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Have all great data structures and algorithms been identified?

No more low hanging fruits? No way to further optimize computational complexity of standard algorithms such as sorting, retrieving a value associated with a key in a hash table, finding connected components in a graph? Have we reached the limit of what can be achieved, in terms of data structures and fast algorithms for basic computations such as sorting? Will any new data structures invented in the future be just a slight variation of existing structures?

Any general book about data structures or computer science has the same chapters and content today, than (say) 15 years ago. There's no new stuff being added today.

Was it ever proved that sorting is at least O(n log n), unless you make some assumptions about the data (if the data is compact and discrete, O(n) can be achieved). Is it impossible to create an O(n log log n) or O(n SQRT(log n)) algorithm for sorting? Or nobody knows if it is possible or not?

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Good questions!The computational complexity is a great challenge nowadays, but with the increase of business difficulty, the computing technology is also developing rapidly, take esProc for example, it break the conventional SQL computing mode into step by step computing like R, making the computing process  more visible.

Regarding the sorting, it developed the model that can sort in groups after grouping and many other favorable functions to make the sorting work more efficient and convenient.

In term of sorting with O(n log n), I think it possible whenever it is beneficial for users.

How much beyond Tukey's 0(n log n) have we made it?

Sorting is still n log n (even the parallel versions that have issues related to load balancing) on average.  Worst case is n^2.

In writing/developing generalized systems that can be used on many types of data, the fastest known algorithms may not be sufficiently fast.  To alleviate the situation, it may be possible to attack a smaller class of problems that is known to cover all practical data situations that need to be dealt with.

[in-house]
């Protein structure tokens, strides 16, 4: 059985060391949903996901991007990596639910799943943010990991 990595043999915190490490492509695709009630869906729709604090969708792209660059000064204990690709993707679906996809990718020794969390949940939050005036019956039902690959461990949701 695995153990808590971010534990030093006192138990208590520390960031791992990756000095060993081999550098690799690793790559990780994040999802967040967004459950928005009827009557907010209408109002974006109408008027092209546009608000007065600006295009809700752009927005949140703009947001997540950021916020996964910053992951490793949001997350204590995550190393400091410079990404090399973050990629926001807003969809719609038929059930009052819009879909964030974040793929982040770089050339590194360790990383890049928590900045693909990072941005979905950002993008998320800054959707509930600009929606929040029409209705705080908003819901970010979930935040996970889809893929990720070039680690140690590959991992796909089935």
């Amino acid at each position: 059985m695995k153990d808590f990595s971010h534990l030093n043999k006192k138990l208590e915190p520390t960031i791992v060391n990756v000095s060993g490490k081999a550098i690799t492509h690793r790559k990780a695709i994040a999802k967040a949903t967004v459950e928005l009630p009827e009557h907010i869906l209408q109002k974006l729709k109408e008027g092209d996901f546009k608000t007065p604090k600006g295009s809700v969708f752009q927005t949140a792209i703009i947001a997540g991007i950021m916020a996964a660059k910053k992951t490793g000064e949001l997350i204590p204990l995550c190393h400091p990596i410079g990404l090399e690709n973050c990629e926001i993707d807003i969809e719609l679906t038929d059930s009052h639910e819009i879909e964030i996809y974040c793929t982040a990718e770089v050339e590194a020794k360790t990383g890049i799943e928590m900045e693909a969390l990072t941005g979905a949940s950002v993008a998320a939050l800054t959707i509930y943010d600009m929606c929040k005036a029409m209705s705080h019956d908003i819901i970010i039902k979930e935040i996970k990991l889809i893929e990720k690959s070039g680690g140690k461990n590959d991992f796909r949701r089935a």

For instance, William Pulleyblank (then at Waterloo, later head of IBM's parallel computation lab) reviewed integer programming methods including a modified Chernikova Algorithm developed at Statistics Canada (STC) for use in editing under the Fellegi-Holt model (J. Amer. Stat. Assn. 1976).  Based on empirical tests, Pulleyblank concluded that the STC Chernikova was superior to an algorithm of his and very superior to standard algorithms such as branch-and-bound.  The STC implementation was 10 times as fast (due to exceptional programming by Ivan Davignon) as a later implementation by Statistics Netherlands that had access to detailed documentation of the STC Chernikova algorithm but not the STC proprietary code.  Under a special agreement, I received the STC code but realized it was far too slow for the U.S. Economic Censuses.  My new SPEER algorithms attacked a subclass of general linear inequality edits used by the other algorithms because I knew that the smaller subclass was all that was needed.  The SPEER system processed each of the Economic Censuses in 12 hours or less, was 60 times as fast the STC system, and produced exceptionally high quality results that were equivalent to the gold standard of the STC system (confirmed by John Kovar of STC and me).

Other generalized systems suitable for record linkage and modeling/edit/imputation on large national files are described in

http://www.ine.es/e/essnetdi_ws2011/ppts/Winkler.pdf.

The systems also deal with somewhat narrower classes of problems but all the classes that are likely needed to be dealt with in practice.  With the above software, a team of 10-20 suitably skilled individuals can process at set of national files in 1-3 months.  With software that is 100-10 times as slow, it is not clear how long it would take to process a set of large national files.

 

 

 

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